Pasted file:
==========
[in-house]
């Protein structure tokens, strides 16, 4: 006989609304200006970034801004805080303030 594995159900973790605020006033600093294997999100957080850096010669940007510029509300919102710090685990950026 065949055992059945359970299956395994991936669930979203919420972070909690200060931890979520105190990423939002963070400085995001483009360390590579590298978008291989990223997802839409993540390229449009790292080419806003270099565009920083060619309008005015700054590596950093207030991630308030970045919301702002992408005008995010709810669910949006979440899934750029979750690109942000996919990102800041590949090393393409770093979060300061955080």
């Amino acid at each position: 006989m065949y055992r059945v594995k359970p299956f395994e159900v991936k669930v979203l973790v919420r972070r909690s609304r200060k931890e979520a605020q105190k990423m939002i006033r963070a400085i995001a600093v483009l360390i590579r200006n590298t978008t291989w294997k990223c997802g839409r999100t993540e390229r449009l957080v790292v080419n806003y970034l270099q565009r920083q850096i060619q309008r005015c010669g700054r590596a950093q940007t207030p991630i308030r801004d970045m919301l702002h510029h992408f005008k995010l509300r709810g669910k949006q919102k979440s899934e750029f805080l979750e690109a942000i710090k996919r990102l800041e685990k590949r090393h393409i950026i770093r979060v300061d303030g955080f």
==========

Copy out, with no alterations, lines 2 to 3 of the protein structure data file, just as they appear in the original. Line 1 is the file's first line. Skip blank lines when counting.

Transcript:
């Protein structure tokens, strides 16, 4: 006989609304200006970034801004805080303030 594995159900973790605020006033600093294997999100957080850096010669940007510029509300919102710090685990950026 065949055992059945359970299956395994991936669930979203919420972070909690200060931890979520105190990423939002963070400085995001483009360390590579590298978008291989990223997802839409993540390229449009790292080419806003270099565009920083060619309008005015700054590596950093207030991630308030970045919301702002992408005008995010709810669910949006979440899934750029979750690109942000996919990102800041590949090393393409770093979060300061955080």
């Amino acid at each position: 006989m065949y055992r059945v594995k359970p299956f395994e159900v991936k669930v979203l973790v919420r972070r909690s609304r200060k931890e979520a605020q105190k990423m939002i006033r963070a400085i995001a600093v483009l360390i590579r200006n590298t978008t291989w294997k990223c997802g839409r999100t993540e390229r449009l957080v790292v080419n806003y970034l270099q565009r920083q850096i060619q309008r005015c010669g700054r590596a950093q940007t207030p991630i308030r801004d970045m919301l702002h510029h992408f005008k995010l509300r709810g669910k949006q919102k979440s899934e750029f805080l979750e690109a942000i710090k996919r990102l800041e685990k590949r090393h393409i950026i770093r979060v300061d303030g955080f």